Honestly, I had no idea what I was getting into with Mutant Chronicles. Having never been a gamer, I had never heard of the role playing game it derived from. I figured it might have spawned from one of the thousands of millions of graphic novels that I also never got into. I also figured that Mutant Chronicles would be little more than style over substance. Indeed, the Mutant Chronicles universe did indeed feature several comic book adaptations (as well as several video and board games). And the movie most assuredly goes for the throat (literally at times) with its special effects and imagery.
Normally, a movie shot almost entirely in front of a green screen has me writhing in agony. But, in the case of Mutant Chronicles, it adds that certain element of graphic novel-style flair to it. Blood is deliberately brighter and cartoonish-like. Backgrounds can consist of absolute nothingness. And the ambiguous combinations of costumes and scenery add to the fun.
The story takes place many many moons in the future. Earth has reached a proverbial state of dystopia that is so common in science fiction. Four mega-corporations dominate the planet (fucking Wal-Mart — I told you this would happen, people!) and contract global wars against each other for the few natural resources that remain. During one of these battles, the long-sealed entrance to a gigantic machine is blasted open — a machine of extraterrestrial origin that turns humans into nightmarish and unstoppable mutants. Mutants that like to kill and drag their victims back to the machine to turn them in mutations (much like Wal-Mart does now).
When the high and mighty of Earth decide it's time to abandon ship and make way for an off-world colony, Brother Samuel (Ron Perlman) makes a deal with a company bureaucrat (John Malkovich, who gets third billing despite only being in the movie for a few minutes) to arrange for a small squad of bad-asses to get to the root of the problem and (hopefully) rage against the machine (sorry, had to say that). Thomas Jane heads off the group of said bad-asses with co-stars Devon Aoki, Benno Fürmann, Anna Walton, and Tom Wu. Sean Pertwee also puts in another profanity-laden performance as Jane’s commanding officer.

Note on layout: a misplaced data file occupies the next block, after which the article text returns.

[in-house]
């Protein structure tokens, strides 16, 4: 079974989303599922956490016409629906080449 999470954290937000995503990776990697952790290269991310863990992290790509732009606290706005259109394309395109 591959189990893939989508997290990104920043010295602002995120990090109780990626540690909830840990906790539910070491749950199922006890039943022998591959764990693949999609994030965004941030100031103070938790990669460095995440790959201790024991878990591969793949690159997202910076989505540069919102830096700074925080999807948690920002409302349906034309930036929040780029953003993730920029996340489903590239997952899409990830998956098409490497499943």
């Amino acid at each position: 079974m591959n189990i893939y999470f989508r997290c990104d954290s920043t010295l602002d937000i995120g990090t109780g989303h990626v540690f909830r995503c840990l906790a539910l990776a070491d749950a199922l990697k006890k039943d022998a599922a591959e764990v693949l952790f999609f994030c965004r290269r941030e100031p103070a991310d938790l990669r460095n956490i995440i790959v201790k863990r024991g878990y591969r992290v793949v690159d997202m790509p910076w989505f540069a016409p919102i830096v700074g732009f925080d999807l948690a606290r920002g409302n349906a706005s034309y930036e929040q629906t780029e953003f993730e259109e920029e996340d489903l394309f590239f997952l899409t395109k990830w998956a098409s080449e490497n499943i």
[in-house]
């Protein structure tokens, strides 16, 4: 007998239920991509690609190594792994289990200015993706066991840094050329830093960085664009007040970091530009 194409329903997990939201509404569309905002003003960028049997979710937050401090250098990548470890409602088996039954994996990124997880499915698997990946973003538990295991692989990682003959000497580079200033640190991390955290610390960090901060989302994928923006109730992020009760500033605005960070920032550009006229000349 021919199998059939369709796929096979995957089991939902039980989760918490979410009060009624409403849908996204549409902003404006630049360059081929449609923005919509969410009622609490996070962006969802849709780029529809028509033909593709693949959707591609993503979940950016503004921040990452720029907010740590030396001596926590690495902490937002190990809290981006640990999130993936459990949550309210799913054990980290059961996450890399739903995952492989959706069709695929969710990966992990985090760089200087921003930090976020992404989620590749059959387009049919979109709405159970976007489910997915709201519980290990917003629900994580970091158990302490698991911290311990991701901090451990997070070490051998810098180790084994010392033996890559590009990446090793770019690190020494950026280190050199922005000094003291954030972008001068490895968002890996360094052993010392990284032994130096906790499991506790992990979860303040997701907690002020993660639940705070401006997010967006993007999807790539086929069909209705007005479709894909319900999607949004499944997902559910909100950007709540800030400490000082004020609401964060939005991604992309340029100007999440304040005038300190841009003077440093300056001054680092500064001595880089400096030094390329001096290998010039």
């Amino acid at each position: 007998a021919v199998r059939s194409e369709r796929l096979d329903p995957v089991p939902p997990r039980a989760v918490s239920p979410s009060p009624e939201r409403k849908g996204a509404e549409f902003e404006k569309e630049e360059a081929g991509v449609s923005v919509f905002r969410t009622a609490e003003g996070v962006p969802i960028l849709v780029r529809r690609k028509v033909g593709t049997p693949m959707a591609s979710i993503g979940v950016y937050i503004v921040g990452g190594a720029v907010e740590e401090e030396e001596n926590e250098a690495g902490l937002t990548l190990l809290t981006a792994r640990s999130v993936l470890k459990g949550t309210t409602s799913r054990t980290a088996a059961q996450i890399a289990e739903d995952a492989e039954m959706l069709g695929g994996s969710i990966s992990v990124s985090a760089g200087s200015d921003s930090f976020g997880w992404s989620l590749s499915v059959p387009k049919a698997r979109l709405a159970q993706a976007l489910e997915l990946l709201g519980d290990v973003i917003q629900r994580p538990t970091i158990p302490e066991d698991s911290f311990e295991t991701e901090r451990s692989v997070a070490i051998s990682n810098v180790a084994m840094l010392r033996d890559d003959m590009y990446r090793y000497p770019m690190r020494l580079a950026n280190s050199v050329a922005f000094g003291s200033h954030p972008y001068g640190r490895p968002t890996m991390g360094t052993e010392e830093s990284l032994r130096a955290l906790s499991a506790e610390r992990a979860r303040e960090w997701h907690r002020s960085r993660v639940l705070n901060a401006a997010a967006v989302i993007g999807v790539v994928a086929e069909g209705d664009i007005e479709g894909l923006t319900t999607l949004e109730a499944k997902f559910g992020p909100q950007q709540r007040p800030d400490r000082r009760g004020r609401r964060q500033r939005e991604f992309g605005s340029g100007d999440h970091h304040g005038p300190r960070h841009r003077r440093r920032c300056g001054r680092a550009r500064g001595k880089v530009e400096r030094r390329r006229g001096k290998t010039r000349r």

Magnet Releasing has given us several options for Mutant Chronicles on home video: a single-disc DVD, a two-disc DVD set, and a Blu-ray. Both DVD versions feature a pleasant 1.85:1 anamorphic widescreen presentation that brings out the best in the film’s dreary look. Both DVDs also contain a 5.1 Dolby Digital soundtrack that gets the job done. Oddly enough, no English captions are included — the only subtitle option is Spanish.
An audio commentary with director Simon Hunter and actor Ron Perlman can be found on either release. Mutant Chronicles: 2-Disc Collector’s Edition features a second disc devoted entirely to special features. Included on it are a documentary, deleted scenes, a promotion teaser short film (with optional commentary), interviews, behind-the-scenes featurettes, yada yada yada — you get the idea. I think it goes without saying that fans of Mutant Chronicles and this particular type of genre in general will probably want to go for either the two-disc edition or the Blu-ray release (which has all of the bonus material).
As far as acting and writing goes, Mutant Chronicles could be a hell of a lot better. But, in many ways, it’s the execution of both that again add to the appeal of this film. Personally, I found it to be a charming (and very bloody) way to escape from reality for 101 minutes.
And besides, how else will you ever hear Davon Aoki shout, “Put it in the hole! Any hole!”?